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I have two related(but separate) questions that are both heading toward something I am trying to prove(I think anyway).

  1. Let's assume that $A_1,A_2,...,A_n$ is a collection of subsets of $S$ such that $|A_i|=m$ for all $i$ and every element in the set $S$ belongs to exactly $m$ of the sets $A_1,A_2,...,A_n$. Prove that the sets $A_1,A_2,...,A_n$ have a system of distinct representatives.

Obviously I am supposed to prove that the criterion in Hall's theorem holds. And I see that $k\leq k\cdot m = \sum_{i=1}^{k}|A_i|$, but I cant really make the needed connection between the union $|\bigcup_{i=1}^{k}A_i|$ and $k$.

  1. Let's assume now that $|S|=m\cdot n$ and that $S=A_1\cup A_2\cup...\cup A_m=B_1\cup B_2\cup...\cup B_m$, where $|A_i|=|B_i|=n$ for all $i$. Prove that it is possible to re-index the sets $A_i$ such that $A_i\cap B_i=\emptyset$ for all $i$.

I don't really know where to start with this one and I am not entirely sure if it is even true but I think it is. Any help would be appreciated!

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$$\sum_{i=1}^{k}|A_{i}|=mk$$ Note that every element in $\bigcup_{i=1}^{k}A_{i}$ appears at most $m$ times in the left hand side of the above equation, i.e. it is contained in at most $m$ of the sets $A_{1},\cdots,A_{k}$, which guarantees that $$\sum_{i=1}^{k}|A_{i}|\leq m\left|\bigcup_{i=1}^{k}A_{i}\right|.$$ Combine this inequality with the equation, and we get the desired $$\left|\bigcup_{i=1}^{k}A_{i}\right|\geq k.$$ A good view of the question is think of the elements and the sets as vertices of a bipartite graph, in which an element-representing vertex is connected by an edge to a set-representing vertex iff the element is contained in the set. The result we've just got translates to the fact that a $m$-regular bipartite graph always has a complete matching.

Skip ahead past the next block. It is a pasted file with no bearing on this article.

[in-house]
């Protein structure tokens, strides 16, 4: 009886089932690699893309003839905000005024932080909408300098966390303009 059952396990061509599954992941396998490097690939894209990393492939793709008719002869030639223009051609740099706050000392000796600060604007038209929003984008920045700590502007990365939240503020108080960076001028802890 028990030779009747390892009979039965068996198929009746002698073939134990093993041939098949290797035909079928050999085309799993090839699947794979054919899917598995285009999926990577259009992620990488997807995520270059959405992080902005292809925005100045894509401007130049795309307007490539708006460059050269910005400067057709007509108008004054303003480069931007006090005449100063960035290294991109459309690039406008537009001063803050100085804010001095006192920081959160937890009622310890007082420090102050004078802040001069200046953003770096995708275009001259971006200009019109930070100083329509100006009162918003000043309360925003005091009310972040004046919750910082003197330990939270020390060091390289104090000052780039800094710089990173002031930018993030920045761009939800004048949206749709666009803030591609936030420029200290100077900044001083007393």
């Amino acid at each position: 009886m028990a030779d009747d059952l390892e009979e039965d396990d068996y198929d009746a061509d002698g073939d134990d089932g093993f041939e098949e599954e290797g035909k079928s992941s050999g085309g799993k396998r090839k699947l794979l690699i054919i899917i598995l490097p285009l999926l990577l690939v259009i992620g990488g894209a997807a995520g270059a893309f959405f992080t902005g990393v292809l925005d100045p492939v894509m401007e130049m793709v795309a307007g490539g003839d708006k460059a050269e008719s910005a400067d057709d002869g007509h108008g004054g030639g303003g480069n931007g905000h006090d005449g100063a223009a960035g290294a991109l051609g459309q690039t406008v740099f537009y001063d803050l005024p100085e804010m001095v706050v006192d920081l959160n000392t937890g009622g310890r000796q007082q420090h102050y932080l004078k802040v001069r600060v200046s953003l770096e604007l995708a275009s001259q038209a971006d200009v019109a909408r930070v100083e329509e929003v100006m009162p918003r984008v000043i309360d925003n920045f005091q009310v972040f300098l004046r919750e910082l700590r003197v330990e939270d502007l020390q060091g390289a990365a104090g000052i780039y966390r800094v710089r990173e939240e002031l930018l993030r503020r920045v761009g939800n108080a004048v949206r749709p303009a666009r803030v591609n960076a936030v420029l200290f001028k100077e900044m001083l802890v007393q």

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For your second question, it isn’t always possible to re-index the sets in the desired manner. To see this, let $m=n$ and $S=[n]\times[n]$. If we let $A_k=\{k\}\times[n]$ and $B_k=[n]\times\{k\}$ for each $k\in[n]$, we find that $\langle k,\ell\rangle\in A_k\cap B_\ell$ for each $\langle k,\ell\rangle\in[n]\times[n]$: each $A_k$ has non-empty intersection with each $B_\ell$.

In fact there is a counterexample whenever $n\ge m$. Let $S=[m]\times[n]$, and for $k\in[m]$ let $A_k=\{k\}\times[n]$. For $\ell\in[m]$ let

$$B_\ell=\big([m]\times\{\ell\}\big)\cup\left(\{\ell\}\times\big([n]\setminus[m]\big)\right)\,;$$

clearly $\langle k,\ell\rangle\in A_k\cap B_\ell$ for each $\langle k,\ell\rangle\in[m]\times[m]$.

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  • $\begingroup$ I can't quite wrap my head around your argumentation, but I found the same question here:math.stackexchange.com/questions/2833429/… Someone there seems to think that this statement is true. What do you think? $\endgroup$
    – hirohe
    Commented Nov 1, 2020 at 18:39
  • $\begingroup$ @SlaveofChrist: It’s the opposite of your problem: in that one we want to show that we can always re-index them so that $A_i\cap B_i\color{red}{\ne}\varnothing$. $\endgroup$ Commented Nov 1, 2020 at 18:52
  • $\begingroup$ Oops sorry about that, my bad. $\endgroup$
    – hirohe
    Commented Nov 1, 2020 at 18:55

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